Type 2 Diabetes Can Be Prevented: Why Are We Waiting?

Gregory A. Nichols, PhD


August 17, 2015

Economic Evaluation of Combined Diet and Physical Activity Promotion Programs to Prevent Type 2 Diabetes Among Persons at Increased Risk: A Systematic Review for the Community Preventive Services Task Force

Li R, Qu S, Zhang P, et al
Ann Intern Med. 2015 Jul 14. [Epub ahead of print]

Are diet and physical activity programs cost-effective in preventing diabetes? This systematic review was conducted on behalf of the Centers for Disease Control and Prevention Community Preventive Services Task Force to find out. The investigators included studies that provided information on program cost or incremental cost-effectiveness ratio (ICER), measured as dollars per life-year gained (LYG), quality-adjusted life-year (QALY) saved, or disability-adjusted life-year (DALY) averted.

To be included in the analysis, studies on program cost were required to evaluate the actual program implementation cost. Studies also had to include a population at increased risk for type 2 diabetes, based on glycemic measures or risk scores for diabetes; presence of cardiovascular disease or the metabolic syndrome; intervention with both diet and physical activity components delivered in at least two contact sessions over at least 3 months; and, for the cost-effectiveness studies, comparison with a similar population receiving either usual care or no intervention.

Group and Even Individual Programs Are a Bargain

The analysis included 28 studies. Costs were expressed in 2013 US dollars. The median program cost per participant was $653. Costs were lower for group-based programs (median, $417) and programs implemented in community or primary care settings (median, $424) than for the US DPP (Diabetes Prevention Program) trial and the DPP Outcome Study ($5881).

Twenty-two studies assessed the ICERs of the programs. From a health system perspective, 16 studies reported a median ICER of $13,761 per QALY saved. However, group-based programs were much more cost-effective (median, $1819 per QALY) compared with programs that used individual sessions (median, $15,846 per QALY).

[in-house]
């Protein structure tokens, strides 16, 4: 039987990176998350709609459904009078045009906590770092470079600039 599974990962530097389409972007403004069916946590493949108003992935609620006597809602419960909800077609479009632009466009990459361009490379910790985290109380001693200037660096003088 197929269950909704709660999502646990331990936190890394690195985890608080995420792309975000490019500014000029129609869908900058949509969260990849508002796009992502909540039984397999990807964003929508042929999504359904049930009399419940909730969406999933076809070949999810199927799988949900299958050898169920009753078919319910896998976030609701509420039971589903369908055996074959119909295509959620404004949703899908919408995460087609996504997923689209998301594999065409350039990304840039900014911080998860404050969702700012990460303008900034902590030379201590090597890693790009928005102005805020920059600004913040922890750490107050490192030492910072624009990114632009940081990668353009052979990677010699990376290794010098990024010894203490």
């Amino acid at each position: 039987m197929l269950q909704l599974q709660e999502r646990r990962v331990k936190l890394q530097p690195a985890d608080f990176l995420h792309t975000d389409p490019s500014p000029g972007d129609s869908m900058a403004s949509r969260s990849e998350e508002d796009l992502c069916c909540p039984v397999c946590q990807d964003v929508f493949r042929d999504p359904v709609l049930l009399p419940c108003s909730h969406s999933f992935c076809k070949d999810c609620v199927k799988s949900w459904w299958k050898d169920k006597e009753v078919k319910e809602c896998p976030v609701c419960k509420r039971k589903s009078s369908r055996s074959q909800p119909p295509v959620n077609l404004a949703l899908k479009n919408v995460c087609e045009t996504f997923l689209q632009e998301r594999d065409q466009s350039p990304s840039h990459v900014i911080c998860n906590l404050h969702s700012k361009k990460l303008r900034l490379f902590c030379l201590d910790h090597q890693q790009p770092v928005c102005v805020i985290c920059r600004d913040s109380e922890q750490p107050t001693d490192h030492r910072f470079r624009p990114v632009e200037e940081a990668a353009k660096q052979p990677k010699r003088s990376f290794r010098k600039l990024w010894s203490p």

Metformin Prescription for Insured Adults With Prediabetes From 2010 to 2012: A Retrospective Cohort Study

Moin T, Li J, Duro OK, et al
Ann Intern Med. 2015;162:542-548

Moin and colleagues used claims and laboratory and prescription data from 2010 to 2012 from UnitedHealthcare to conduct a retrospective cohort analysis of metformin prescriptions among 17,352 working-age adults with prediabetes. All participants were prediabetic at year 1, defined as having two or more ICD-9 diagnostic codes of 790.2x from an inpatient or outpatient claim; last glycated hemoglobin (A1c) level of 5.7% to 6.4%; last fasting plasma glucose (FPG) level of 100-125 mg/dL; or last 2-hour plasma glucose level of 140-199 mg/dL on an oral glucose tolerance test.

Patients with a diagnosis of diabetes in year 1 were excluded from the sample. Diabetes was defined as having one or more ICD-9 diagnostic codes of 250.xx from an inpatient or outpatient claim; an A1c level ≥ 6.5%; FPG level > 125 mg/dL or a 2-hour plasma glucose level ≥ 200 mg/dL on an oral glucose tolerance test (OGTT); or one or more prescription claims for insulin or an antihyperglycemic medication other than metformin. The primary outcome was any prescription claim for metformin in the 3-year study window that preceded a diabetes diagnosis.

Little Use of Metformin Therapy

Only 3.7% (n= 647) of patients had a prescription claim for metformin during the study. Although metformin use was higher among the subset of patients that are most indicated for treatment (BMI > 35 kg/m2 or gestational diabetes), it was still only 7.8%. Results differed depending on how prediabetes was defined, but treatment rates were low for all subjects (10.3% among those identified by ICD-9 codes, 4.9% if identified by A1c, 2.4% if found by FPG, and 14.0% if by OGTT). Female sex and an ICD-9 code for obesity increased the probability of receiving metformin, but again, treatment rates were still low for these groups (4.8% for women and 6.6% among those with an obesity diagnosis).



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